Fitz and the Tantrums

Fitz and the Tantrums

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Fitz and the Tantrums Review

by Matt Collar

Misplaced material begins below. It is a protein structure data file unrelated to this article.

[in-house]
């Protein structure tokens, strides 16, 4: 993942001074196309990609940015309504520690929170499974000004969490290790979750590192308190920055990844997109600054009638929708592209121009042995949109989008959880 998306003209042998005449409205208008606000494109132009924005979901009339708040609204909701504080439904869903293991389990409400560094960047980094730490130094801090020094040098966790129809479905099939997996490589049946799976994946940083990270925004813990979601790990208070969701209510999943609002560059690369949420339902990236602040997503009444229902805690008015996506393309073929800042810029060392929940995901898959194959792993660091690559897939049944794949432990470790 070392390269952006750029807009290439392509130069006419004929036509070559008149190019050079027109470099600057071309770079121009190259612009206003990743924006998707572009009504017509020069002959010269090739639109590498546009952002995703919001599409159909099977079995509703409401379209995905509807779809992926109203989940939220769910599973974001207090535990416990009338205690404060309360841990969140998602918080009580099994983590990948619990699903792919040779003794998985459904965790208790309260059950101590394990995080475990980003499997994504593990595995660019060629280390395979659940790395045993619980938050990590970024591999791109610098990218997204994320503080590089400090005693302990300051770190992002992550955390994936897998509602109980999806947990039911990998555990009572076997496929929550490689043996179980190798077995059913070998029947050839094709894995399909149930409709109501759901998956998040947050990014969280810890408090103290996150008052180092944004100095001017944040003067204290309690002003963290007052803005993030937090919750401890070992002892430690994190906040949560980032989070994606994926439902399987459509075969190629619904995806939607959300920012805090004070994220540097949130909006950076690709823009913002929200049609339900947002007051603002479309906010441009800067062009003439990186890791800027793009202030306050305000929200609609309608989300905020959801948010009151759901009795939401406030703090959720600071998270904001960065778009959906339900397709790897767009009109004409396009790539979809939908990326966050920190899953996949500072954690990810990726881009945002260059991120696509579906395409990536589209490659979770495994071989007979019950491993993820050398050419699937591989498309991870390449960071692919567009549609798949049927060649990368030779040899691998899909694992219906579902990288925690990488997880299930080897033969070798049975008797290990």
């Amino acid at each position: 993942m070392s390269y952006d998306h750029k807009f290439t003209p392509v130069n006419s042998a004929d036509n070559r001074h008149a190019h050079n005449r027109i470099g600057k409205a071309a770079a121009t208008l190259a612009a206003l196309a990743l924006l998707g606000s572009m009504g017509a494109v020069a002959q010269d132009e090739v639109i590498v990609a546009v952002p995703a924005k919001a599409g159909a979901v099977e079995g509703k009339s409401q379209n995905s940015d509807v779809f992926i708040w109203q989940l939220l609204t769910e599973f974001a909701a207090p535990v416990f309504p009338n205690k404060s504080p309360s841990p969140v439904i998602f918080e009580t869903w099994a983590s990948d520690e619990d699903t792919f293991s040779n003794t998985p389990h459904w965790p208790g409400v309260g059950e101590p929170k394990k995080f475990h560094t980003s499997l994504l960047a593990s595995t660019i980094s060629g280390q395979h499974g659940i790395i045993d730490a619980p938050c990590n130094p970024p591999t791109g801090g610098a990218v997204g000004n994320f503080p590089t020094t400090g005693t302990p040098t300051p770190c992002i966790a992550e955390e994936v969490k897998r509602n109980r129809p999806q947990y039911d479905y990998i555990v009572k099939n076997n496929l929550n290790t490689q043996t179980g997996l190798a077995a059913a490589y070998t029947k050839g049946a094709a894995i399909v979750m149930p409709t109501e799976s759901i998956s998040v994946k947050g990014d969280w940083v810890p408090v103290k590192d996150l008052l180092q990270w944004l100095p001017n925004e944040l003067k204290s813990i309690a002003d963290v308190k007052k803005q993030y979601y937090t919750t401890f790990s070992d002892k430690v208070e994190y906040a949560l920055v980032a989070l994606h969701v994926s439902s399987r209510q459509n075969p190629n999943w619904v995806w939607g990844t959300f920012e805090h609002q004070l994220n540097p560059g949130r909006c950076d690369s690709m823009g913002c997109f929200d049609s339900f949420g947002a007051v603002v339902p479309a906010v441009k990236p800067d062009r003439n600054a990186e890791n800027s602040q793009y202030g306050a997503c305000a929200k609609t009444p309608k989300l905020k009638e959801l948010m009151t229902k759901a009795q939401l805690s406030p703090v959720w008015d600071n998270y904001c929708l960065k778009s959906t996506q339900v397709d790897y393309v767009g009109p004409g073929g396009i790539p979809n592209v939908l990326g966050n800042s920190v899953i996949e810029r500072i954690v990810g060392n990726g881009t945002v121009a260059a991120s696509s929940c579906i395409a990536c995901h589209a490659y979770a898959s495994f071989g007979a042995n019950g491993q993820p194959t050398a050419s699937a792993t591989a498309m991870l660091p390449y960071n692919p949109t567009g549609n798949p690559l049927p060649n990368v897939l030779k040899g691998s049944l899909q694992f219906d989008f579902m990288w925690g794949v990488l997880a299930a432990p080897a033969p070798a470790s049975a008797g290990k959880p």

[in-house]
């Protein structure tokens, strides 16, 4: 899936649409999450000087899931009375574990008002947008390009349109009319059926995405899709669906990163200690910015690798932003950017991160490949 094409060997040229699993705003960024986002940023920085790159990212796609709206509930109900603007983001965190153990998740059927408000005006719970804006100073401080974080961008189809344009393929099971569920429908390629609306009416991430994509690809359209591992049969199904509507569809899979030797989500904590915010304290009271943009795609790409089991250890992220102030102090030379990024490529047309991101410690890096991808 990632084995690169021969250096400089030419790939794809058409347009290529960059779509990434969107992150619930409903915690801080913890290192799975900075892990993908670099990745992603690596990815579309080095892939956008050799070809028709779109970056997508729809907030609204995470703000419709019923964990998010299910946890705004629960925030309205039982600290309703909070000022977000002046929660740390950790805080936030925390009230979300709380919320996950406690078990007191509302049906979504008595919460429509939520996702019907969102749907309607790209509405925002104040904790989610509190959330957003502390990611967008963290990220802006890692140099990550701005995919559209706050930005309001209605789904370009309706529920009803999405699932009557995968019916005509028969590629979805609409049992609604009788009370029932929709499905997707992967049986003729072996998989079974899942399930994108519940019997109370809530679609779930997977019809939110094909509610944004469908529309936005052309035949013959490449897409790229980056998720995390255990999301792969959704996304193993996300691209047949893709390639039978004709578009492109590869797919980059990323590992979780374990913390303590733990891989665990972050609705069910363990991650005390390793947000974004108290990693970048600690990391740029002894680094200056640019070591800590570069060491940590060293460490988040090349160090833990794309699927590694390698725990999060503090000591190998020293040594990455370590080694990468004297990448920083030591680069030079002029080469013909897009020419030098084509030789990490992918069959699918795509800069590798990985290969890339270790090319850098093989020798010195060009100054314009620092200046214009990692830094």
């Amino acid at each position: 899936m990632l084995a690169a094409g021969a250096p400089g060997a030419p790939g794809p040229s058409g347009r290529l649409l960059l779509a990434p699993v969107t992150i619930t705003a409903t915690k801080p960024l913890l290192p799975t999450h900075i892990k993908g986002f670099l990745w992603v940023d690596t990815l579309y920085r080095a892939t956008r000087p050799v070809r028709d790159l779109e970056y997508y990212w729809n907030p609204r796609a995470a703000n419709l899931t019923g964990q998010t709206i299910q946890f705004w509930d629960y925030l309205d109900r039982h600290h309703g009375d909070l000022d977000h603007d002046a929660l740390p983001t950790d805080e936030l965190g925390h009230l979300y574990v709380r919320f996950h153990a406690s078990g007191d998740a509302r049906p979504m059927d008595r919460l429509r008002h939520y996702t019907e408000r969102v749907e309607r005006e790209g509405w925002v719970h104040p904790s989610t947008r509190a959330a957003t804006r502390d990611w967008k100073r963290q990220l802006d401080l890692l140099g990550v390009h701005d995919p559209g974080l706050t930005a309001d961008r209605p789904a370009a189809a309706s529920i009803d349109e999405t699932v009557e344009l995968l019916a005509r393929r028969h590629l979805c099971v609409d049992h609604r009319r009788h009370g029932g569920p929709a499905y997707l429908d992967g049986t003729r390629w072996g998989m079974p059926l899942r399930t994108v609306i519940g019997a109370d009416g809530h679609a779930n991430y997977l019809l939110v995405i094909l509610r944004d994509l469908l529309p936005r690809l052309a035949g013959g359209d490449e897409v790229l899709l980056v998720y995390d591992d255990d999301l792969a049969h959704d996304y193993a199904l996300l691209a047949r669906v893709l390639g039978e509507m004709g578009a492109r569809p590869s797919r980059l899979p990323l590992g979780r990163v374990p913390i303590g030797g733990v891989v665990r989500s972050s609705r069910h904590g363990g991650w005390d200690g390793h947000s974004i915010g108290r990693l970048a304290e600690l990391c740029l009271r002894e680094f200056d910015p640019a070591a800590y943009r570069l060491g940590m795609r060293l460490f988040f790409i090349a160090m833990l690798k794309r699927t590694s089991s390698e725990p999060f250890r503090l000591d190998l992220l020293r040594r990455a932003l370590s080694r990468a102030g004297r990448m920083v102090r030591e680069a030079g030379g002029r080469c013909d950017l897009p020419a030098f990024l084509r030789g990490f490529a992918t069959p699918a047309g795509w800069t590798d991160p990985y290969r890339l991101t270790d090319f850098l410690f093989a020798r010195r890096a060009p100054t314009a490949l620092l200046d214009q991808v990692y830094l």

Fitz & the Tantrums' third full-length record is a fun, exuberant album that finds the Los Angeles outfit moving completely away from their old-school R&B roots and embracing a slick, contemporary dance-pop style. Even on their second album, 2013's More Than Just a Dream, Fitz & the Tantrums were already experimenting with shaking up the '60s Motown influence of their debut with an '80s-style new wave sound built around producer Tony Hoffer's vibrant synths, punchy electric guitars, and even electronic flourishes. It was a savvy move and resulted in a robust production rife with catchy hooks that still maximized the dual lead vocals of Michael Fitzpatrick and Noelle Scaggs. For this album, Fitzpatrick collaborated with songwriter Sam Hollander (Neon Trees, Panic! At the Disco, Katy Perry), whose voguish sensibilities and skill with clubby programmed beats helped shape the album's state-of-the-art vibe. Also helping to sculpt the cutting-edge sound in Fitzpatrick's head is producer Jesse Shatkin (Sia, Tegan & Sara), who helmed eight of the album's cuts with Joel Little (Ellie Goulding, Lorde) and Ricky Reed (Jessie J, Jason Derulo) handling the rest. The result is an unabashed creative transformation that takes the same approach as its predecessor with an even heavier reliance on electronics and EDM-influenced studio aesthetics. Admittedly, its a creative transition that may rub some fans of the group's more vintage-inspired work the wrong way. Thankfully, Fitz & the Tantrums have lost none of the funky, sweaty, high-energy soul that made their previous work so indelible. If anything, cuts like the lead-off "HandClap" and the cheekily sexy "Complicated," with their crisp beats and laser-horn synths, are a perfect showcase for Fitzpatrick and Scaggs' highly resonant, melodic vocals. And it's not just the booty-shaking numbers that grab you. Cuts like the yearning "Burn It Down" and the lovelorn "Run It" stick in your head and bring to mind the poignant singer/songwriter electronica of artists like Imogen Heap and Frankmusik. Ultimately, while Fitz & the Tantrums' contemporary dance-pop sound is decades away from the aesthetic of their debut, it works, and it's hard to imagine fans not wanting to take make the leap with them.

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